A hurricane party is a social event held by people in the coastal United States who live in hurricane alley between Maine and Texas and is common in the Southeast. The event is held during a hurricane. However the guests are typically allowed to stay with the host for 3–5 days (weather permitting) and guests, in return, bring hurricane supplies such as radios, first aid supplies, food, etc. The infamous Hurricane Camille Hurricane Party did not occur, but 8 people from the apartments died and the entire building was destroyed.
Hurricane parties were formed by people living in the southern hurricane areas of the United States, especially in Florida. Events are held by people who cannot or choose not to evacuate during a hurricane warning, or when no evacuation orders are issued. Hosts may also lack hurricane supplies, therefore they invite others to stay with them so as to share supplies and company. However, these events are usually more centered on the people and the socialness of the event, yet they are not necessarily done with diversion as an objective.
Another rationale for hosting hurricane parties is the expectation that power service may be lost for days or even weeks. As a result most perishable items, particularly frozen meats, will surely be wasted after the storm. In order to make good use of these items, grilling is an important aspect of many hurricane parties, as a way of "cleaning out the freezer."
Party supplies and customs
Hurricane parties are designed for many individuals to pool resources with the expectation that there will be no electricity and no open stores or restaurants for several days. Following hurricanes, there is generally a curfew set by local police to reduce looting and crime when resources are already stretched thin. The hurricane party means that people don't have to worry about traveling when roads and transportation will be impassable. The hurricane party frequently aims to go through perishable food, and thus grilling is a common activity since grills can be used regardless of the status of electric utilities.
Alcohol is almost always in good supply at a hurricane party, but guests are advised to pace themselves since these parties are often multi-day events. Officials advise against drinking alcohol because people need to be alert during a disaster. Party advocates encourage drinking as an anesthetic measure. Hurricane parties started with the availability of reliable forecasts and mass communications which coincided with the repeal of prohibition.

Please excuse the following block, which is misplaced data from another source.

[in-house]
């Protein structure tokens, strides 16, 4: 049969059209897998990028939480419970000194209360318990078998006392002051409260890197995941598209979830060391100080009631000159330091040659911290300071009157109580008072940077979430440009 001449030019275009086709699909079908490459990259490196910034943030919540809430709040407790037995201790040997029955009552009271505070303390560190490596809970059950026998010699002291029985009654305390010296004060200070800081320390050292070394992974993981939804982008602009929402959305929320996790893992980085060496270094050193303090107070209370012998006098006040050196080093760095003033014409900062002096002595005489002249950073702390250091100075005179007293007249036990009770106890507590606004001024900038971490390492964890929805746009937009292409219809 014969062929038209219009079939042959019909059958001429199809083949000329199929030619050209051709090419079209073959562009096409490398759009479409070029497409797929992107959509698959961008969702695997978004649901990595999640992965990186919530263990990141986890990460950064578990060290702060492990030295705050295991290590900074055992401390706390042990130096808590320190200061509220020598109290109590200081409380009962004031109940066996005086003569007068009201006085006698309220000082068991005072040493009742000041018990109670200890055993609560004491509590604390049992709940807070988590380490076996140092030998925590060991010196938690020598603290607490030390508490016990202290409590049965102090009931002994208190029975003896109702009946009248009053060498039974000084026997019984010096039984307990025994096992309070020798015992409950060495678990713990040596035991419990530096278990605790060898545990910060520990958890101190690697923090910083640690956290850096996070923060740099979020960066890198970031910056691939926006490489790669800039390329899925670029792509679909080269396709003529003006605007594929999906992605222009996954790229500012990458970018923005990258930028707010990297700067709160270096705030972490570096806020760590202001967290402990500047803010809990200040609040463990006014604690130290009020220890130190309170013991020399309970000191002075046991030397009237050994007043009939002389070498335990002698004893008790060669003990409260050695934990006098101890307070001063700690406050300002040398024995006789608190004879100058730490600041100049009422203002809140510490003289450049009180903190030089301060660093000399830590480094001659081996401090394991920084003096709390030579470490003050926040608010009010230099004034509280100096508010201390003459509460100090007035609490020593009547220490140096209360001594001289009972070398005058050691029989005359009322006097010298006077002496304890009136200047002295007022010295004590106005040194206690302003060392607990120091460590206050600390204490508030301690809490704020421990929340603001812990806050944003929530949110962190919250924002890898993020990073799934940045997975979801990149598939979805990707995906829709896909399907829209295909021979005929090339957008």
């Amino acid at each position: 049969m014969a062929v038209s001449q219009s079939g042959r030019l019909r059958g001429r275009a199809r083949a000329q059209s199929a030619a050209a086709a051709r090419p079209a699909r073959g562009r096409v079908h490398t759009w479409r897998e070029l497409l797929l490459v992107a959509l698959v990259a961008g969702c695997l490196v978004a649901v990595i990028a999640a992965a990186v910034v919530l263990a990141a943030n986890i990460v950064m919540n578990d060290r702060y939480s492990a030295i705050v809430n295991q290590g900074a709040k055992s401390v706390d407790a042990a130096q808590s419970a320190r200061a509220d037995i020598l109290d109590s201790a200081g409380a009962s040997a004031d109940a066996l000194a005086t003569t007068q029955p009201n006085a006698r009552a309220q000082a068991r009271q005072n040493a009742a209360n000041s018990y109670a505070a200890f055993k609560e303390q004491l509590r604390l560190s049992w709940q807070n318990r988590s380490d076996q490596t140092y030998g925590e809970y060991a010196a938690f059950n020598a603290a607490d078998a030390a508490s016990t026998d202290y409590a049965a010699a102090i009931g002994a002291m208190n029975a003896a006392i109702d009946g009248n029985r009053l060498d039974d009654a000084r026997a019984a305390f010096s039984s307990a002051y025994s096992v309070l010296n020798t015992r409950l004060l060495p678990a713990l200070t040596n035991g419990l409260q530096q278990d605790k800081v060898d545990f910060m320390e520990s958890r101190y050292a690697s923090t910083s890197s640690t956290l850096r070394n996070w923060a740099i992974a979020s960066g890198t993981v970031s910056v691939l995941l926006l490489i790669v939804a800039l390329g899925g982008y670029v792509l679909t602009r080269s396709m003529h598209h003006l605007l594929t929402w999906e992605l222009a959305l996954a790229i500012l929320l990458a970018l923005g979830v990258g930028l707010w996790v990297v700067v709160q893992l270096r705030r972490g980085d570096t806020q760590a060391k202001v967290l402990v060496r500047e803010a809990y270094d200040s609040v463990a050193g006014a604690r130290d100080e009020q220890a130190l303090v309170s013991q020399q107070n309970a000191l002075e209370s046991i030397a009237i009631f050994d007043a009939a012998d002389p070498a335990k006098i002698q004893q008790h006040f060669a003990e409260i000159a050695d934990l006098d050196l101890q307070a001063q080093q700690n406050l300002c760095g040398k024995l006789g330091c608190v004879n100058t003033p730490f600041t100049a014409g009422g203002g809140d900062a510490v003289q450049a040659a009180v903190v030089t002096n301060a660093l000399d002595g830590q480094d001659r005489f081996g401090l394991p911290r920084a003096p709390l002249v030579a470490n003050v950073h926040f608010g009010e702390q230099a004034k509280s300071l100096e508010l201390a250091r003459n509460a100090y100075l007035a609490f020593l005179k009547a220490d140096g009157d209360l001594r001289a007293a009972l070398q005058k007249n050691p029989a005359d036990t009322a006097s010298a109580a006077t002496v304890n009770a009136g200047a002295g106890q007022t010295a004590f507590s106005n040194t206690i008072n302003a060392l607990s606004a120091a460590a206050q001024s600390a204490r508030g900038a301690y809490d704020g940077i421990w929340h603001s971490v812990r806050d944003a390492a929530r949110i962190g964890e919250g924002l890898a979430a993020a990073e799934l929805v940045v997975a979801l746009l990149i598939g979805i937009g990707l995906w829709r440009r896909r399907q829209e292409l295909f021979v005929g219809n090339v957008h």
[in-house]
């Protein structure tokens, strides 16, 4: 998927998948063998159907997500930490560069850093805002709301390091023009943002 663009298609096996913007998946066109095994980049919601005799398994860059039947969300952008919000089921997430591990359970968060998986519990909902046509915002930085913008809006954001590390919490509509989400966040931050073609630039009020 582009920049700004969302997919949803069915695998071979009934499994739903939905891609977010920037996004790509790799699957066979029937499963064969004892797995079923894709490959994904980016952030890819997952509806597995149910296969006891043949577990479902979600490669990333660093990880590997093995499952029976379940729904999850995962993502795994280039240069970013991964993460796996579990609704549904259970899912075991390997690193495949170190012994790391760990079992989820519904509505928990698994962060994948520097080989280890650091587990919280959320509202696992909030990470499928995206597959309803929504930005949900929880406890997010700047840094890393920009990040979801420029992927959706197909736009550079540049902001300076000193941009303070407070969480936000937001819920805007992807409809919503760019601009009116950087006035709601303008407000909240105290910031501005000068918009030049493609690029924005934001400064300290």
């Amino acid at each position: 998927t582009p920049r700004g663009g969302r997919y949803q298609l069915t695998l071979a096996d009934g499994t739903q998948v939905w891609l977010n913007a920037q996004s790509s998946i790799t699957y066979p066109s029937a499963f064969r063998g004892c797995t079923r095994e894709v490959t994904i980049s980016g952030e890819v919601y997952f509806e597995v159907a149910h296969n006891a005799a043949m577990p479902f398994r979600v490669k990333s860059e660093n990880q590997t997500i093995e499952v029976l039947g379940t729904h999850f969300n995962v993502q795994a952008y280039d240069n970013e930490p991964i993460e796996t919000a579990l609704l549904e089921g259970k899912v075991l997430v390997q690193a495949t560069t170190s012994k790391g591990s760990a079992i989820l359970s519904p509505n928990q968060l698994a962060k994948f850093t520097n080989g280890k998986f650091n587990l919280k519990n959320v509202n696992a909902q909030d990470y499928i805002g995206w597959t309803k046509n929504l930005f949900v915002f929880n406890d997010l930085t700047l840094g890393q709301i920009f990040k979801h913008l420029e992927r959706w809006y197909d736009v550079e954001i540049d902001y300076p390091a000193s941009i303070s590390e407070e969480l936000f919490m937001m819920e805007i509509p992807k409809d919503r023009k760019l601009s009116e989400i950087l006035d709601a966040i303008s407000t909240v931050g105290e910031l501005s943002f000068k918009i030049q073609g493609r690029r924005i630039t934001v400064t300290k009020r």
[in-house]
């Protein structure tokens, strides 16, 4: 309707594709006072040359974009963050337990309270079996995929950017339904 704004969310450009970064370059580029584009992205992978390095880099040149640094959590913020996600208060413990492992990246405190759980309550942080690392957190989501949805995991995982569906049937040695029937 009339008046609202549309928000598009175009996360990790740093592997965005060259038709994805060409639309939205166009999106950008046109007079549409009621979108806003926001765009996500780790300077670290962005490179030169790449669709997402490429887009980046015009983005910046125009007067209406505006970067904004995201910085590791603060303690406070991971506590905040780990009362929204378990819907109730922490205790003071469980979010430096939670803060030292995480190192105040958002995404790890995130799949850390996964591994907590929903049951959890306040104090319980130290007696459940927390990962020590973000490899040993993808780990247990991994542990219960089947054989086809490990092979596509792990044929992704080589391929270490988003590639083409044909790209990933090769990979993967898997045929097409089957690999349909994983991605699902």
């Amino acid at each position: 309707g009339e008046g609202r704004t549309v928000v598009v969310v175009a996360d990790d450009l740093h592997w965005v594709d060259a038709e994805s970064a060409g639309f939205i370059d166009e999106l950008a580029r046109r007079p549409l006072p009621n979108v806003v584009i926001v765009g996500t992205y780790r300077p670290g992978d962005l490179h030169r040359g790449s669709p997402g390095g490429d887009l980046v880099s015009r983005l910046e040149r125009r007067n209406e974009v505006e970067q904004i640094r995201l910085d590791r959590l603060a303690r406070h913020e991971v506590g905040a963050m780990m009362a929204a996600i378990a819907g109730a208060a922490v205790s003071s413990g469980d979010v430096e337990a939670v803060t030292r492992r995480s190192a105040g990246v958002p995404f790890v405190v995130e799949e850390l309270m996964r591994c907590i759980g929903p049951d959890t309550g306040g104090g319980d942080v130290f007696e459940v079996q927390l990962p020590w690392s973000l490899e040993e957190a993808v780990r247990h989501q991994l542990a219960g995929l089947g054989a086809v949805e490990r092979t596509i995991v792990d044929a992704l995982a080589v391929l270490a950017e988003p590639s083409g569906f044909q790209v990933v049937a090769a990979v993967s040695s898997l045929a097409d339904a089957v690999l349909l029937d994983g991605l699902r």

- Mary Chapin Carpenter's Grammy-winning New Orleans and Cajun-themed song Down at the Twist and Shout has a line: "They got hurricane parties every time it blows".
- Cowboy Mouth recorded the song "Hurricane Party" about the excesses of a particular hurricane party for their 1999 live album All You Need is Live.
- A key scene in Steven Soderbergh's 2012 film Magic Mike takes place at a hurricane party.
- In the Cougar Town episode, "Down South", the majority of the episode is spent at Jules' hurricane party that later moves to Grayson's Bar.
- James McMurtry has a song entitled "Hurricane Party", in which he covers events that occur during and after a storm, on his album Just Us Kids.
- "How to Throw a Hurricane Party for Irene". International Business Times. August 26, 2011.
- "Hurricane Party". camille.passchristian.net. Retrieved 2018-04-06.
- "Drinking at 'hurricane parties' a bad idea, Florida officials warn". Fox News. 2017-09-10. Retrieved 2018-04-06.
- Griggs, Hannah C (23 September 2019). "Storm's Coming. Send Out the Invites". Eater (website). Retrieved 24 September 2019.
- John Swenson (2012). New Atlantis: Musicians Battle for the Survival of New Orleans. Oxford University Press. p. 49. ISBN 0199931712.